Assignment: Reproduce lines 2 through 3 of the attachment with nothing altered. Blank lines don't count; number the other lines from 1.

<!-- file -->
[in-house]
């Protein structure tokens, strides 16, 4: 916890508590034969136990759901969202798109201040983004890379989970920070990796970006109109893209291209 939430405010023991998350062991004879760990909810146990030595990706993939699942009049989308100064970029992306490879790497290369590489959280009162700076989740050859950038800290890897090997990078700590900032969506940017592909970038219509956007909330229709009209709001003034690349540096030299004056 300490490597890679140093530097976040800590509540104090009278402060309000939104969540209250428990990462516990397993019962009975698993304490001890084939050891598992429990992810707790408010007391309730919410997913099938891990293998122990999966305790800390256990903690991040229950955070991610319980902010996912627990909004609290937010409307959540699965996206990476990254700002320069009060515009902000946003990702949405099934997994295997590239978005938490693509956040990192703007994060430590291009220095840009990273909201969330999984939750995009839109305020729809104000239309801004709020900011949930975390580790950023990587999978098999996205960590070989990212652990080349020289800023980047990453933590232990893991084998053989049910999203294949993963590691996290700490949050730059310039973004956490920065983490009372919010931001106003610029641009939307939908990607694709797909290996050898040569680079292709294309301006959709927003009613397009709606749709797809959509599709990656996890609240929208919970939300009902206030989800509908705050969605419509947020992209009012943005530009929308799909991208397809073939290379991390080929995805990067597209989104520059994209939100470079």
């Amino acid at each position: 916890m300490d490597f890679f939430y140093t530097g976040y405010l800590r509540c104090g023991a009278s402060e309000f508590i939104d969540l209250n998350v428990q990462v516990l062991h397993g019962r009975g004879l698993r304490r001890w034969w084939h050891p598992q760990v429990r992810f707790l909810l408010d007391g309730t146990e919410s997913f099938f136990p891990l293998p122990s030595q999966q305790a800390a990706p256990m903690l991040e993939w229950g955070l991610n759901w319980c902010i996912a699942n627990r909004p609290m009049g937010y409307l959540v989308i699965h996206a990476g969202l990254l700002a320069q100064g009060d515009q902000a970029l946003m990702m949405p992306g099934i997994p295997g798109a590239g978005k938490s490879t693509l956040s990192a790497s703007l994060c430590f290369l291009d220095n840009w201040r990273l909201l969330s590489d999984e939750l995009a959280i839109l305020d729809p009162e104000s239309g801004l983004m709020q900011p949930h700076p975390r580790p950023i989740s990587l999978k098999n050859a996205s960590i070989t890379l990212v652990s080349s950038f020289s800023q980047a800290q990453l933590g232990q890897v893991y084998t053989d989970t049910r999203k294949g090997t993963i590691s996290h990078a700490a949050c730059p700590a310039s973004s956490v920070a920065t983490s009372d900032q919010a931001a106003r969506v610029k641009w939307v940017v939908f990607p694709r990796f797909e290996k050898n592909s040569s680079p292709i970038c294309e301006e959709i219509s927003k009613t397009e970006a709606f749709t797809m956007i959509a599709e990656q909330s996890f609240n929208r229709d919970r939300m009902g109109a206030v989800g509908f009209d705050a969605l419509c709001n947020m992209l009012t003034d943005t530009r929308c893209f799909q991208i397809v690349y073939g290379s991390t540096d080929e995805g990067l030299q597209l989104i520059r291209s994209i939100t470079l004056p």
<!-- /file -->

């Protein structure tokens, strides 16, 4: 916890508590034969136990759901969202798109201040983004890379989970920070990796970006109109893209291209 939430405010023991998350062991004879760990909810146990030595990706993939699942009049989308100064970029992306490879790497290369590489959280009162700076989740050859950038800290890897090997990078700590900032969506940017592909970038219509956007909330229709009209709001003034690349540096030299004056 300490490597890679140093530097976040800590509540104090009278402060309000939104969540209250428990990462516990397993019962009975698993304490001890084939050891598992429990992810707790408010007391309730919410997913099938891990293998122990999966305790800390256990903690991040229950955070991610319980902010996912627990909004609290937010409307959540699965996206990476990254700002320069009060515009902000946003990702949405099934997994295997590239978005938490693509956040990192703007994060430590291009220095840009990273909201969330999984939750995009839109305020729809104000239309801004709020900011949930975390580790950023990587999978098999996205960590070989990212652990080349020289800023980047990453933590232990893991084998053989049910999203294949993963590691996290700490949050730059310039973004956490920065983490009372919010931001106003610029641009939307939908990607694709797909290996050898040569680079292709294309301006959709927003009613397009709606749709797809959509599709990656996890609240929208919970939300009902206030989800509908705050969605419509947020992209009012943005530009929308799909991208397809073939290379991390080929995805990067597209989104520059994209939100470079």
């Amino acid at each position: 916890m300490d490597f890679f939430y140093t530097g976040y405010l800590r509540c104090g023991a009278s402060e309000f508590i939104d969540l209250n998350v428990q990462v516990l062991h397993g019962r009975g004879l698993r304490r001890w034969w084939h050891p598992q760990v429990r992810f707790l909810l408010d007391g309730t146990e919410s997913f099938f136990p891990l293998p122990s030595q999966q305790a800390a990706p256990m903690l991040e993939w229950g955070l991610n759901w319980c902010i996912a699942n627990r909004p609290m009049g937010y409307l959540v989308i699965h996206a990476g969202l990254l700002a320069q100064g009060d515009q902000a970029l946003m990702m949405p992306g099934i997994p295997g798109a590239g978005k938490s490879t693509l956040s990192a790497s703007l994060c430590f290369l291009d220095n840009w201040r990273l909201l969330s590489d999984e939750l995009a959280i839109l305020d729809p009162e104000s239309g801004l983004m709020q900011p949930h700076p975390r580790p950023i989740s990587l999978k098999n050859a996205s960590i070989t890379l990212v652990s080349s950038f020289s800023q980047a800290q990453l933590g232990q890897v893991y084998t053989d989970t049910r999203k294949g090997t993963i590691s996290h990078a700490a949050c730059p700590a310039s973004s956490v920070a920065t983490s009372d900032q919010a931001a106003r969506v610029k641009w939307v940017v939908f990607p694709r990796f797909e290996k050898n592909s040569s680079p292709i970038c294309e301006e959709i219509s927003k009613t397009e970006a709606f749709t797809m956007i959509a599709e990656q909330s996890f609240n929208r229709d919970r939300m009902g109109a206030v989800g509908f009209d705050a969605l419509c709001n947020m992209l009012t003034d943005t530009r929308c893209f799909q991208i397809v690349y073939g290379s991390t540096d080929e995805g990067l030299q597209l989104i520059r291209s994209i939100t470079l004056p």